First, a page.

Since the Oakland warehouse fire that claimed 36 lives earlier this month, the city has seen a rash of landlord panic and opportunism, according to community members who have seen the number of unannounced fire inspections from city officials spike, putting several homes and community centers at risk of being shut down.
Qilombo, a radical community social center in the heart of West Oakland’s Afrikatown, is one of the latest spaces to be impacted by the rise of code enforcement complaints, which has threatened to board up its services.
According to Qilombo’s organizers, the property’s management company—SCM East Bay—had renewed their monthly lease but reversed its decision a few days after the Ghost Ship fire.
The center then had a surprise inspection last week that resulted in a “cease and desist” order for all public events.
The move is a renewed attempt by SMC East Bay to remove the community center from the property, a battle that Qilombo has dealt with in the past, said Van Dell, Qilombo’s operations manager.
“We don’t see the relationship between not being allowed to host unpermitted public events and not being able to be a leaseholder,” Dell told the Post.
Furthermore, by Wednesday the city had not told Qilombo members any details about what changes should be made to bring the community center’s space up to code.
This kind of disregard by city officials is one of the reasons people living and working in unsafe conditions are fearful to come out and ask for safety inspections, said Dell.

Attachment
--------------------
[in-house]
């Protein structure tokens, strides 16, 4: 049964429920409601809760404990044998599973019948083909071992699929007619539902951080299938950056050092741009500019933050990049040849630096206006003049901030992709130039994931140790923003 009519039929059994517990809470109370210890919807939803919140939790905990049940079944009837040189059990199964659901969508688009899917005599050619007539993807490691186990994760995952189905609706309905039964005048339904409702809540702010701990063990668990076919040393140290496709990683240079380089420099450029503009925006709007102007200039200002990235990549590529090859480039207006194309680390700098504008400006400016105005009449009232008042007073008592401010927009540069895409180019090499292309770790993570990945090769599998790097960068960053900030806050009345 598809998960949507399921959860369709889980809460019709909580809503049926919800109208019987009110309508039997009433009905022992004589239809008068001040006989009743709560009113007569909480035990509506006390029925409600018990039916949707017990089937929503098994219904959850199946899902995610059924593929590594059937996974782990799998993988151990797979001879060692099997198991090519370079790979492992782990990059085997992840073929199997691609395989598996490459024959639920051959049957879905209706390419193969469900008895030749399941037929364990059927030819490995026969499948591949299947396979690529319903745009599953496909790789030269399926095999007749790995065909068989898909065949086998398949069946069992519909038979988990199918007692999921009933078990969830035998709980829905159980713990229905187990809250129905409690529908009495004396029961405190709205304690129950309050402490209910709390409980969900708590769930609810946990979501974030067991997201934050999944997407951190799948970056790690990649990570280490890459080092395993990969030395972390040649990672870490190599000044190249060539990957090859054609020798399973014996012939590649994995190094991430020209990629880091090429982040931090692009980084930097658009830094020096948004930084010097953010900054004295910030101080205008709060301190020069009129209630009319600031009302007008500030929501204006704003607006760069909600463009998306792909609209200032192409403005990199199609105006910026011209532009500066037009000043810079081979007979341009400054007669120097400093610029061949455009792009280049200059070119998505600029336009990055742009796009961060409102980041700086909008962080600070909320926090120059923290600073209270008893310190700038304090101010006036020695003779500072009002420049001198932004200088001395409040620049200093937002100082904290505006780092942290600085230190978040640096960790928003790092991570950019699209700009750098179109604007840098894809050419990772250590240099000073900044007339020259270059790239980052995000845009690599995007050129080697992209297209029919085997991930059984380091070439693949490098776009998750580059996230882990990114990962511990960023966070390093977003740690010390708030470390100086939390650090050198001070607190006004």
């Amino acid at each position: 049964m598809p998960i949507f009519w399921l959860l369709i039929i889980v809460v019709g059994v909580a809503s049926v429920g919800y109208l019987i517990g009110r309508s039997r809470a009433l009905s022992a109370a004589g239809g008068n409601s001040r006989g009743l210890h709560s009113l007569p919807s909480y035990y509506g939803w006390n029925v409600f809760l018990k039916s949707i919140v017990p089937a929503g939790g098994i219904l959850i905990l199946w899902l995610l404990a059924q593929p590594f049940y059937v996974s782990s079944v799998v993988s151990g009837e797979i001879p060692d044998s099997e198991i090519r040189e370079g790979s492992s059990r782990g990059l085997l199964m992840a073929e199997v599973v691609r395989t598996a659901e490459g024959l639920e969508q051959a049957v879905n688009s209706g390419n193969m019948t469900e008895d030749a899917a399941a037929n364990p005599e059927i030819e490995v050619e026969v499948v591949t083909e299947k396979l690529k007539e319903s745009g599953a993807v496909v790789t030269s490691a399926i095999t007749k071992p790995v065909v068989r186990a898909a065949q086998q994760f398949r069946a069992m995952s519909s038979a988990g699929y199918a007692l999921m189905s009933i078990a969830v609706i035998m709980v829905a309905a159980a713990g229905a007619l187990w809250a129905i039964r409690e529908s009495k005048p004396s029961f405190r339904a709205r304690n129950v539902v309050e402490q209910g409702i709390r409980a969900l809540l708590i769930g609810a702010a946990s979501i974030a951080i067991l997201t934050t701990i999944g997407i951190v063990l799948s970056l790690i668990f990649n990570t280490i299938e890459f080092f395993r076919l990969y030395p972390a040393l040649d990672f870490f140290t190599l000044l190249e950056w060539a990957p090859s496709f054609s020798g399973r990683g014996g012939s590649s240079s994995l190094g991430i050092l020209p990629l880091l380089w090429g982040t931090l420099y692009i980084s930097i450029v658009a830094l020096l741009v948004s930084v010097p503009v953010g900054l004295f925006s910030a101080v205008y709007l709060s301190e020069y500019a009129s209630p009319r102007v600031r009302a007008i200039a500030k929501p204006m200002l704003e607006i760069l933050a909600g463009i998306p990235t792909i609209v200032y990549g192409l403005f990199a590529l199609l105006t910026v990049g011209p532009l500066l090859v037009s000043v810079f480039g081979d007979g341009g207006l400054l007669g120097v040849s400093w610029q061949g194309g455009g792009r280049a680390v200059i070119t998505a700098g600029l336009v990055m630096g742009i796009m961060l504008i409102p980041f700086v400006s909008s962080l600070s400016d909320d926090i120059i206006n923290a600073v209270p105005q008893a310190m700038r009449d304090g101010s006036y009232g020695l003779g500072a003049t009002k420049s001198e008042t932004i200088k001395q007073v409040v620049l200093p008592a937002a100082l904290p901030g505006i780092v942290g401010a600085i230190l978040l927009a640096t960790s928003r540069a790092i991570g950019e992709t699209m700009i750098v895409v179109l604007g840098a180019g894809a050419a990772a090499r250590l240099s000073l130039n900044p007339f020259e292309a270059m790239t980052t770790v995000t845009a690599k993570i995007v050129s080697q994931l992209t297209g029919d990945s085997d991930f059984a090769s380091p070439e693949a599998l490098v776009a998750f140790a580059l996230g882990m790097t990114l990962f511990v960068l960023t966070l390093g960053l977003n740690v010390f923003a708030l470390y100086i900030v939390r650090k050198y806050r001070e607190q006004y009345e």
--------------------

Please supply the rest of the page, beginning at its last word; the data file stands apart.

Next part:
“If the steps taken by the city had anything to do with our safety, the result would have been to give us some time to fix these things while holding landlords accountable to making these repairs, not a permanent cease and desist order,” she said.
“Instead, it makes us more vulnerable and disposable as we deal with gentrification and then landlords get to reap the benefits.”
Qilombo is a community space that provides important services to people along the San Pablo Avenue corridor, including a needle exchange, free meals, a community garden and African cultural classes.
According to Chaga Kwa Nia, a main organizer at Qilombo, the community center is vital for residents he says the city has given up on.
“We provide those services for folks who are Black and Indigenous, and elderly people who are sick and going through mental illness and drug issues,” Kwa Nia said.
SMC East Bay, the building’s property manager and the building inspector did not return the Post’s calls for comments.
Tulio Ospina is the assistant editor of the Oakland Post and editor-in-chief of El Mundo.